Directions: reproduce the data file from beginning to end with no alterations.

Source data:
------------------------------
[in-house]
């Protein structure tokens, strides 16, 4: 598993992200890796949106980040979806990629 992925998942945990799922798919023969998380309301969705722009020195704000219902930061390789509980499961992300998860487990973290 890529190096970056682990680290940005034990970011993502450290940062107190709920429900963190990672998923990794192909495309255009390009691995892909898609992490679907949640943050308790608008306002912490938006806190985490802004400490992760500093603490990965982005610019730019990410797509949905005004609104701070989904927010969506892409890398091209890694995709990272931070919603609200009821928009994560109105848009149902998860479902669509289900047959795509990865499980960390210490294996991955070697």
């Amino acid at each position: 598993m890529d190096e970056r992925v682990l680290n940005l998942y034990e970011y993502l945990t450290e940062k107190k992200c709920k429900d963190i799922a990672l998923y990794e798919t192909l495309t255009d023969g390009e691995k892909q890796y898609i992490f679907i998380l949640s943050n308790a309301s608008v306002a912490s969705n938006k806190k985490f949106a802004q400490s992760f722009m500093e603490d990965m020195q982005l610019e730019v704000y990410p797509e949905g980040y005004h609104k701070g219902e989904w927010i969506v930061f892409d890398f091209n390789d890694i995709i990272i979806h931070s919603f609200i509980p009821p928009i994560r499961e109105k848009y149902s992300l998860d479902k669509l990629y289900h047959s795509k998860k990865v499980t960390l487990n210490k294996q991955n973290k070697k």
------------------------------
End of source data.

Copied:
[in-house]
């Protein structure tokens, strides 16, 4: 598993992200890796949106980040979806990629 992925998942945990799922798919023969998380309301969705722009020195704000219902930061390789509980499961992300998860487990973290 890529190096970056682990680290940005034990970011993502450290940062107190709920429900963190990672998923990794192909495309255009390009691995892909898609992490679907949640943050308790608008306002912490938006806190985490802004400490992760500093603490990965982005610019730019990410797509949905005004609104701070989904927010969506892409890398091209890694995709990272931070919603609200009821928009994560109105848009149902998860479902669509289900047959795509990865499980960390210490294996991955070697």
């Amino acid at each position: 598993m890529d190096e970056r992925v682990l680290n940005l998942y034990e970011y993502l945990t450290e940062k107190k992200c709920k429900d963190i799922a990672l998923y990794e798919t192909l495309t255009d023969g390009e691995k892909q890796y898609i992490f679907i998380l949640s943050n308790a309301s608008v306002a912490s969705n938006k806190k985490f949106a802004q400490s992760f722009m500093e603490d990965m020195q982005l610019e730019v704000y990410p797509e949905g980040y005004h609104k701070g219902e989904w927010i969506v930061f892409d890398f091209n390789d890694i995709i990272i979806h931070s919603f609200i509980p009821p928009i994560r499961e109105k848009y149902s992300l998860d479902k669509l990629y289900h047959s795509k998860k990865v499980t960390l487990n210490k294996q991955n973290k070697k």